Temporal performance with golang microservice, Cassandra & Elasticsearch

Hi,

Currently we are using temporal in a project, however we are not able to meet the performance required.
Kindly need your help to check whether we are using the right settings/recommendation.
Here are our case:

  • We are using go. Just 1 microservice with 18 activities. Each activity only do simple http call to backend with 100ms delay response (no complex logic).

  • We run the go microservice and temporal servers in AWS EKS. The temporal server services use docker image temporalio/auto-setup:1.16.2

  • We run 4 temporal server services each 1 pod. temporal-server-frontend, temporal-server-history, temporal-server-matching, and temporal-server-worker.

  • We are using cassandra and elasticsearch with 3 replicas.

  • We already did performance test and here are the result. The performance requirement is about 200 workflows/sec.

    • 100 workflows completed in 4 seconds. ~25 workflows/sec
    • 1000 workflows completed in 1 minute 6 seconds. ~15 workflows/sec
    • 5000 workflows completed in 6 minutes 23 seconds. ~13 wokflows/sec.

Here are the configs we use:

  • go microservice.
worker.Options{
...
		MaxConcurrentActivityTaskPollers:        40,
		MaxConcurrentWorkflowTaskPollers:        40,
		MaxConcurrentSessionExecutionSize:       8196,
		MaxConcurrentWorkflowTaskExecutionSize:  1024,
		MaxConcurrentActivityExecutionSize:      4096,
		MaxConcurrentLocalActivityExecutionSize: 2048,
		WorkerActivitiesPerSecond:               256000,
...
}
  • temporal-server-frontend, temporal-server-history, temporal-server-matching, temporal-server-worker.
    • dynamic config yaml
matching.numTaskqueueReadPartitions:
- value: 15
  constraints: {}
matching.numTaskqueueWritePartitions:
- value: 15
  constraints: {}
    • environment variable in EKS
containers:
      - env:
        - name: SERVICES
          value: frontend (history,matching, or worker for each service)
        - name: CASSANDRA_PORT
          value: "9042"
        - name: CASSANDRA_SEEDS
          value: xx.xx.xx.xx,xx.xx.xx.xx,xx.xx.xx.xx
        - name: DB
          value: cassandra
        - name: KEYSPACE
          value: temporal
        - name: VISIBILITY_KEYSPACE
          value: temporal_visibility
        - name: ENABLE_ES
          value: "true"
        - name: ES_SCHEME
          value: http
        - name: ES_SEEDS
          value: xx.xx.xx.xx
        - name: ES_PORT
          value: "9200"
        - name: ES_VERSION
          value: v7
        - name: ES_VIS_INDEX
          value: temporal_visibility_v1_esb
        - name: NUM_HISTORY_SHARDS
          value: "512"
        - name: CASSANDRA_REPLICATION_FACTOR
          value: "3"
        - name: LOG_LEVEL
          value: debug,info
        - name: CASSANDRA_MAX_CONNS
          value: "64"

My questions :

*Since we are not reaching the 200 workflows/sec, what configurations do we need to change?

Here are pprof for go microservice for the reference:

Do you have both SDK and server metrics set up? It would help figure out latencies, especially on your worker side, see here for more info.

  • name: NUM_HISTORY_SHARDS
    value: “512”

This seems to use the default 512 and is often too low, see here for general recommendations.

The temporal server services use docker image temporalio/auto-setup:1.16.2

Don’t think auto-setup is recommended for production deployments, see here for more info.

Don’t think auto-setup is recommended for production deployments, see here for more info.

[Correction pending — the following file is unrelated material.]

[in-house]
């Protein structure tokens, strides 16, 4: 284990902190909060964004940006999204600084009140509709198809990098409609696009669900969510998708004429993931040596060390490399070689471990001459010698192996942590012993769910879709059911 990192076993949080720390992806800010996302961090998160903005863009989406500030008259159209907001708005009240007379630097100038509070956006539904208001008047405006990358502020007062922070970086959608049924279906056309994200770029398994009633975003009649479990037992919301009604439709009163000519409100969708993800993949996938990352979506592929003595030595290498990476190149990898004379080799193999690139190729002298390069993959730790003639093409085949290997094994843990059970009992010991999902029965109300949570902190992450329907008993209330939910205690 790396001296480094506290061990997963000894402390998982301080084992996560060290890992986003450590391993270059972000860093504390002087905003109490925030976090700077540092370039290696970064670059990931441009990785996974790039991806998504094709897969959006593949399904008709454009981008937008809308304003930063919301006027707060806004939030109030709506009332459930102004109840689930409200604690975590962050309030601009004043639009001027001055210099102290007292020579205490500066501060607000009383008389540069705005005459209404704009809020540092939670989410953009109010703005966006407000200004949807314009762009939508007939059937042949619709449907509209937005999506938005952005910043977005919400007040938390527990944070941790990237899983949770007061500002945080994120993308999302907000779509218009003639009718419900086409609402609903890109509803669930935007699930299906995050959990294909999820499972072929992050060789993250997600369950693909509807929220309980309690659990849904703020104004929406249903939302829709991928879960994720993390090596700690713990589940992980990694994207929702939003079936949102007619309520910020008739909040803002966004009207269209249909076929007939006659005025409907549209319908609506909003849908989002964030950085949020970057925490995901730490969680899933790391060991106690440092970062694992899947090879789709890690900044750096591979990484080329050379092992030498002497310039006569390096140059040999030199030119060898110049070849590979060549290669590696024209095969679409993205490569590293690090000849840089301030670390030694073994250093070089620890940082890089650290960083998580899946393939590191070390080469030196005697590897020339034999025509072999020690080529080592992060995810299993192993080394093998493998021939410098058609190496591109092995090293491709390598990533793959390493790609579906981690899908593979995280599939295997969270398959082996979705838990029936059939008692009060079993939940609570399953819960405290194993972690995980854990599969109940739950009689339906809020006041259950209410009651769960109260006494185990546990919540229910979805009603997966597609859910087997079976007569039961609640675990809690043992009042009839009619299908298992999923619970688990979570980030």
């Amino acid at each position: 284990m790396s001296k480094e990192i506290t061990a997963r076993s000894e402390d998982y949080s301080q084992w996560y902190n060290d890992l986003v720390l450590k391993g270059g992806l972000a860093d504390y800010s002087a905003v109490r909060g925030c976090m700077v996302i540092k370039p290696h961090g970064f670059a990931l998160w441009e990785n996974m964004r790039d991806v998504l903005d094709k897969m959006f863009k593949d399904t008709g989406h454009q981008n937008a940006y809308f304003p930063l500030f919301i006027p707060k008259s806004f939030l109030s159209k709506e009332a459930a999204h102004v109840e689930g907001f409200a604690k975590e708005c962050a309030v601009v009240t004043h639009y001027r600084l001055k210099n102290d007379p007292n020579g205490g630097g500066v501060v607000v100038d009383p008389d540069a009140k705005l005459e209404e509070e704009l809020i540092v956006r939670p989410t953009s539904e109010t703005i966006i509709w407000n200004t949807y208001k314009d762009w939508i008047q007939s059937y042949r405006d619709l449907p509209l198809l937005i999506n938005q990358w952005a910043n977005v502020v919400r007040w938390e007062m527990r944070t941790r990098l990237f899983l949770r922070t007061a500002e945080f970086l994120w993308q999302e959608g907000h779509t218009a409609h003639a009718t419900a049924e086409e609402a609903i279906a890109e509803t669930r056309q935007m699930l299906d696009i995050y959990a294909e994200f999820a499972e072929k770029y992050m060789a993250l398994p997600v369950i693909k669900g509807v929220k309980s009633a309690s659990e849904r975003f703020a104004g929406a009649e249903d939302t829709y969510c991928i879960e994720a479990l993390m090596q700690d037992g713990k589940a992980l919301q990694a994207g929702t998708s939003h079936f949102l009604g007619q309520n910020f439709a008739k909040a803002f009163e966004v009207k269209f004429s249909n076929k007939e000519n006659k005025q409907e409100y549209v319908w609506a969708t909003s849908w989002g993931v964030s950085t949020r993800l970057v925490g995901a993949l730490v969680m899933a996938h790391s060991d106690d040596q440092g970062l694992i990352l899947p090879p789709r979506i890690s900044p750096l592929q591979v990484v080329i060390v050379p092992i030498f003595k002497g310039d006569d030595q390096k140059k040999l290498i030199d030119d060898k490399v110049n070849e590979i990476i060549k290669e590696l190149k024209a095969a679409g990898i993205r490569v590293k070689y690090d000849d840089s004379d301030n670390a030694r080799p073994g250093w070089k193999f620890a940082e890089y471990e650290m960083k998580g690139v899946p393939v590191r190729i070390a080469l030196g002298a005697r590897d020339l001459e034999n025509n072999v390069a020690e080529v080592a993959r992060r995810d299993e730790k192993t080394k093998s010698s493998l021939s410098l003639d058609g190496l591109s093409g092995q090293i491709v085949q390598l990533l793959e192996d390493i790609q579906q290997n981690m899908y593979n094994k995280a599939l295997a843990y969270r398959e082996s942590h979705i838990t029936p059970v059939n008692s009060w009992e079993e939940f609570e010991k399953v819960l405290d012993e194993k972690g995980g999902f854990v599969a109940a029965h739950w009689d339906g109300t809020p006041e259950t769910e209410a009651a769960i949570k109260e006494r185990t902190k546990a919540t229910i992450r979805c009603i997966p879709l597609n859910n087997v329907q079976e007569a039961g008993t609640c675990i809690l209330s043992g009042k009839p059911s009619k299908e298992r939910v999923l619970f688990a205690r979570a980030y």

Hi Tihomir,
Is there any performance drawback if we use auto-setup docker image?
We use auto-setup to simplify our POC (Proof of Concept).

Hi Tihomir,

I already tried using temporaio/server:1.16.2, and setup cassandra & elastic myself (create tables & indexes).
But I got error below.
“error”:“Unable to decode search attributes: invalid search attribute type: Unspecified”

{"level":"error","ts":"2022-05-24T09:07:13.104Z","msg":"Fail to process task","shard-id":1101,"address":"10.1.0.101:7234","component":"visibility-queue-processor","wf-namespace-id":"bb11fa9a-42d3-40fc-9219-1c0a705ddda2","wf-id":"tx1_server_test2","wf-run-id":"e7a9443f-a782-41ea-8d90-d88bfb43b86c","queue-task-id":1048579,"queue-task-visibility-timestamp":"2022-05-24T09:07:10.209Z","queue-task-type":"VisibilityStartExecution","queue-task":{"NamespaceID":"bb11fa9a-42d3-40fc-9219-1c0a705ddda2","WorkflowID":"tx1_server_test2","RunID":"e7a9443f-a782-41ea-8d90-d88bfb43b86c","VisibilityTimestamp":"2022-05-24T09:07:10.209487532Z","TaskID":1048579,"Version":0},"wf-history-event-id":0,"error":"Unable to decode search attributes: invalid search attribute type: Unspecified","lifecycle":"ProcessingFailed","logging-call-at":"taskProcessor.go:333","stacktrace":"go.temporal.io/server/common/log.(*zapLogger).Error\n\t/home/builder/temporal/common/log/zap_logger.go:142\ngo.temporal.io/server/service/history.(*taskProcessor).handleTaskError\n\t/home/builder/temporal/service/history/taskProcessor.go:333\ngo.temporal.io/server/service/history.(*taskProcessor).processTaskAndAck.func1\n\t/home/builder/temporal/service/history/taskProcessor.go:221\ngo.temporal.io/server/common/backoff.Retry.func1\n\t/home/builder/temporal/common/backoff/retry.go:104\ngo.temporal.io/server/common/backoff.RetryContext\n\t/home/builder/temporal/common/backoff/retry.go:125\ngo.temporal.io/server/common/backoff.Retry\n\t/home/builder/temporal/common/backoff/retry.go:105\ngo.temporal.io/server/service/history.(*taskProcessor).processTaskAndAck\n\t/home/builder/temporal/service/history/taskProcessor.go:247\ngo.temporal.io/server/service/history.(*taskProcessor).taskWorker\n\t/home/builder/temporal/service/history/taskProcessor.go:177"}

and I used workaround, scaleup temporalio/auto-setup:1.16.2 first, and rollback again using temporalio/server:1.16.2 got no errors.

Changes I already test based on your recommendation:

  • Using image temporalio/server:1.16.2 in all service.
  • Using NUM_HISTORY_SHARDS=4096.
  • scaleup golang sdk service to 4 pods.

But still no impact in performance.

  • 1000 workflows still completed in 1 minutes.

We noticed that request operation is flatten around 250 - 280 ops/s and there is also huge gap between execution started to task started in temporal UI monitoring. Is this related with limited throughput outcome from the workflow worker? Is there any more configuration that can be configured to improve the throughput?